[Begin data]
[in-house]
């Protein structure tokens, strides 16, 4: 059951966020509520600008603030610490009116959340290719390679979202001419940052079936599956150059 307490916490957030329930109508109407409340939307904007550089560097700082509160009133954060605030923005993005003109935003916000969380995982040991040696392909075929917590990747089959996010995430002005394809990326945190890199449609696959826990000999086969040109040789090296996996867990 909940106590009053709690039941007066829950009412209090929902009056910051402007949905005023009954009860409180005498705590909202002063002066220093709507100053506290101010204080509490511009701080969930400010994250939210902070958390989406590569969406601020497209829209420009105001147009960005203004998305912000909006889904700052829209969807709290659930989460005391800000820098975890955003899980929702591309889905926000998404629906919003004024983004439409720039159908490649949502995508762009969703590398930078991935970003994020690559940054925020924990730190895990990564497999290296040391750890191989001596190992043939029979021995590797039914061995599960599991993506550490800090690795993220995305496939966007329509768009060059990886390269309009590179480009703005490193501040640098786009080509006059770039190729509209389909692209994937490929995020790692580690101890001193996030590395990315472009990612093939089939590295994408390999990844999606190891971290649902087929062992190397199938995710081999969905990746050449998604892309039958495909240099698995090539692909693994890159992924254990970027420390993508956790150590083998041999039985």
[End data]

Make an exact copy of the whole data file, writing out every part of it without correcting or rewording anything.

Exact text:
[in-house]
């Protein structure tokens, strides 16, 4: 059951966020509520600008603030610490009116959340290719390679979202001419940052079936599956150059 307490916490957030329930109508109407409340939307904007550089560097700082509160009133954060605030923005993005003109935003916000969380995982040991040696392909075929917590990747089959996010995430002005394809990326945190890199449609696959826990000999086969040109040789090296996996867990 909940106590009053709690039941007066829950009412209090929902009056910051402007949905005023009954009860409180005498705590909202002063002066220093709507100053506290101010204080509490511009701080969930400010994250939210902070958390989406590569969406601020497209829209420009105001147009960005203004998305912000909006889904700052829209969807709290659930989460005391800000820098975890955003899980929702591309889905926000998404629906919003004024983004439409720039159908490649949502995508762009969703590398930078991935970003994020690559940054925020924990730190895990990564497999290296040391750890191989001596190992043939029979021995590797039914061995599960599991993506550490800090690795993220995305496939966007329509768009060059990886390269309009590179480009703005490193501040640098786009080509006059770039190729509209389909692209994937490929995020790692580690101890001193996030590395990315472009990612093939089939590295994408390999990844999606190891971290649902087929062992190397199938995710081999969905990746050449998604892309039958495909240099698995090539692909693994890159992924254990970027420390993508956790150590083998041999039985």